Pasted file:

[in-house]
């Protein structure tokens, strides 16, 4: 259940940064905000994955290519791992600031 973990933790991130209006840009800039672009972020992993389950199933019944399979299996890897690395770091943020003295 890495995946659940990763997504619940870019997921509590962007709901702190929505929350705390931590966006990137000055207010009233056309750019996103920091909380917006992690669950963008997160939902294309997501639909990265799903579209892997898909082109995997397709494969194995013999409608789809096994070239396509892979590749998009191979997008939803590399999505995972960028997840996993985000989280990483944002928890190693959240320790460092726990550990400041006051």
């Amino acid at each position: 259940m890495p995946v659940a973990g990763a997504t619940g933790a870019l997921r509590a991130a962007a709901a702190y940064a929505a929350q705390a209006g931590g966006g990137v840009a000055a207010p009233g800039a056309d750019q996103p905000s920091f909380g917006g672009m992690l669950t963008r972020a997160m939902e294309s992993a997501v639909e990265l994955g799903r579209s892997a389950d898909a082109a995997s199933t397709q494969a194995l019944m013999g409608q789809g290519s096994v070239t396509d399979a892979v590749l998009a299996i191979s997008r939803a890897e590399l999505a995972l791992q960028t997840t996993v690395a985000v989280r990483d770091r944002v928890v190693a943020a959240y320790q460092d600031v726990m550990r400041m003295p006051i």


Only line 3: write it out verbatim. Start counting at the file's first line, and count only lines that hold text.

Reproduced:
């Amino acid at each position: 259940m890495p995946v659940a973990g990763a997504t619940g933790a870019l997921r509590a991130a962007a709901a702190y940064a929505a929350q705390a209006g931590g966006g990137v840009a000055a207010p009233g800039a056309d750019q996103p905000s920091f909380g917006g672009m992690l669950t963008r972020a997160m939902e294309s992993a997501v639909e990265l994955g799903r579209s892997a389950d898909a082109a995997s199933t397709q494969a194995l019944m013999g409608q789809g290519s096994v070239t396509d399979a892979v590749l998009a299996i191979s997008r939803a890897e590399l999505a995972l791992q960028t997840t996993v690395a985000v989280r990483d770091r944002v928890v190693a943020a959240y320790q460092d600031v726990m550990r400041m003295p006051i």